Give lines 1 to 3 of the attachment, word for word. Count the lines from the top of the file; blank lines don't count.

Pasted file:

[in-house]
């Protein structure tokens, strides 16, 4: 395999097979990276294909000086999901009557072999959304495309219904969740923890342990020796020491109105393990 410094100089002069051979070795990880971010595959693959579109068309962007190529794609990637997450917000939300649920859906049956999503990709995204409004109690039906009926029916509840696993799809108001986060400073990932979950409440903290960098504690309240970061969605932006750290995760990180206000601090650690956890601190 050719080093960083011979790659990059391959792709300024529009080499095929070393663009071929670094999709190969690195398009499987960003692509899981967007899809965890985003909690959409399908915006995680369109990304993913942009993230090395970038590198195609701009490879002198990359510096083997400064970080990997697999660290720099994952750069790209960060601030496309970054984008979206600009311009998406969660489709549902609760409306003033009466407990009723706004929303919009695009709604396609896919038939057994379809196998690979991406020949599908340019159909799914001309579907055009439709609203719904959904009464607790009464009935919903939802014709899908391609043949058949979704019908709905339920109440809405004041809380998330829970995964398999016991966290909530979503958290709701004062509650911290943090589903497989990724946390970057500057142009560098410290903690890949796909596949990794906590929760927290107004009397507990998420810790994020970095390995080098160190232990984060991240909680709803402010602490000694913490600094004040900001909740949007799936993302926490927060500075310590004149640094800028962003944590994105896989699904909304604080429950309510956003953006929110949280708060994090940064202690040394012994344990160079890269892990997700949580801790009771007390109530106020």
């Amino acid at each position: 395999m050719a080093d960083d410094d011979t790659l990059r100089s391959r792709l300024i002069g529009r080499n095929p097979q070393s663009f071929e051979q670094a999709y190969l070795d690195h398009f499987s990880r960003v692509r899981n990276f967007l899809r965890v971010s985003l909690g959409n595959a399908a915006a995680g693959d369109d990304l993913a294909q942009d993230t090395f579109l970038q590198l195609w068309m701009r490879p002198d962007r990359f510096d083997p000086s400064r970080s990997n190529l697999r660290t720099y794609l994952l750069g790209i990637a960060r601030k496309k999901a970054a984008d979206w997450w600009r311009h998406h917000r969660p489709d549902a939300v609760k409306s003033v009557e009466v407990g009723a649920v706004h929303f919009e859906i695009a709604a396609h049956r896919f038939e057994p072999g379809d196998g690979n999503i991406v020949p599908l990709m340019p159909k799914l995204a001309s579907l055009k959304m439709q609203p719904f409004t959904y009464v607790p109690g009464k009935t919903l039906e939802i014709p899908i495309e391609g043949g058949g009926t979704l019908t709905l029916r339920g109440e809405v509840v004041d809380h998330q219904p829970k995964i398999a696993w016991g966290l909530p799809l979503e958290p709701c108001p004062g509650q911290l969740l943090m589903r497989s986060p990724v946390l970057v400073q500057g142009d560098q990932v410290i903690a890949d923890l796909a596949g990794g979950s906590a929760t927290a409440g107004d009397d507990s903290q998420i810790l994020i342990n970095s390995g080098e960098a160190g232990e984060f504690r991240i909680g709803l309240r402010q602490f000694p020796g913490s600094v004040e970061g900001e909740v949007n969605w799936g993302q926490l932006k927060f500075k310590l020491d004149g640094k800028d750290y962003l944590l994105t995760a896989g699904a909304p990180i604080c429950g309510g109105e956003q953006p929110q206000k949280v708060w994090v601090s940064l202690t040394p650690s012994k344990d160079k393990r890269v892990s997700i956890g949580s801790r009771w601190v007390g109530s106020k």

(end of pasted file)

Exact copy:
[in-house]
């Protein structure tokens, strides 16, 4: 395999097979990276294909000086999901009557072999959304495309219904969740923890342990020796020491109105393990 410094100089002069051979070795990880971010595959693959579109068309962007190529794609990637997450917000939300649920859906049956999503990709995204409004109690039906009926029916509840696993799809108001986060400073990932979950409440903290960098504690309240970061969605932006750290995760990180206000601090650690956890601190 050719080093960083011979790659990059391959792709300024529009080499095929070393663009071929670094999709190969690195398009499987960003692509899981967007899809965890985003909690959409399908915006995680369109990304993913942009993230090395970038590198195609701009490879002198990359510096083997400064970080990997697999660290720099994952750069790209960060601030496309970054984008979206600009311009998406969660489709549902609760409306003033009466407990009723706004929303919009695009709604396609896919038939057994379809196998690979991406020949599908340019159909799914001309579907055009439709609203719904959904009464607790009464009935919903939802014709899908391609043949058949979704019908709905339920109440809405004041809380998330829970995964398999016991966290909530979503958290709701004062509650911290943090589903497989990724946390970057500057142009560098410290903690890949796909596949990794906590929760927290107004009397507990998420810790994020970095390995080098160190232990984060991240909680709803402010602490000694913490600094004040900001909740949007799936993302926490927060500075310590004149640094800028962003944590994105896989699904909304604080429950309510956003953006929110949280708060994090940064202690040394012994344990160079890269892990997700949580801790009771007390109530106020």
């Amino acid at each position: 395999m050719a080093d960083d410094d011979t790659l990059r100089s391959r792709l300024i002069g529009r080499n095929p097979q070393s663009f071929e051979q670094a999709y190969l070795d690195h398009f499987s990880r960003v692509r899981n990276f967007l899809r965890v971010s985003l909690g959409n595959a399908a915006a995680g693959d369109d990304l993913a294909q942009d993230t090395f579109l970038q590198l195609w068309m701009r490879p002198d962007r990359f510096d083997p000086s400064r970080s990997n190529l697999r660290t720099y794609l994952l750069g790209i990637a960060r601030k496309k999901a970054a984008d979206w997450w600009r311009h998406h917000r969660p489709d549902a939300v609760k409306s003033v009557e009466v407990g009723a649920v706004h929303f919009e859906i695009a709604a396609h049956r896919f038939e057994p072999g379809d196998g690979n999503i991406v020949p599908l990709m340019p159909k799914l995204a001309s579907l055009k959304m439709q609203p719904f409004t959904y009464v607790p109690g009464k009935t919903l039906e939802i014709p899908i495309e391609g043949g058949g009926t979704l019908t709905l029916r339920g109440e809405v509840v004041d809380h998330q219904p829970k995964i398999a696993w016991g966290l909530p799809l979503e958290p709701c108001p004062g509650q911290l969740l943090m589903r497989s986060p990724v946390l970057v400073q500057g142009d560098q990932v410290i903690a890949d923890l796909a596949g990794g979950s906590a929760t927290a409440g107004d009397d507990s903290q998420i810790l994020i342990n970095s390995g080098e960098a160190g232990e984060f504690r991240i909680g709803l309240r402010q602490f000694p020796g913490s600094v004040e970061g900001e909740v949007n969605w799936g993302q926490l932006k927060f500075k310590l020491d004149g640094k800028d750290y962003l944590l994105t995760a896989g699904a909304p990180i604080c429950g309510g109105e956003q953006p929110q206000k949280v708060w994090v601090s940064l202690t040394p650690s012994k344990d160079k393990r890269v892990s997700i956890g949580s801790r009771w601190v007390g109530s106020k």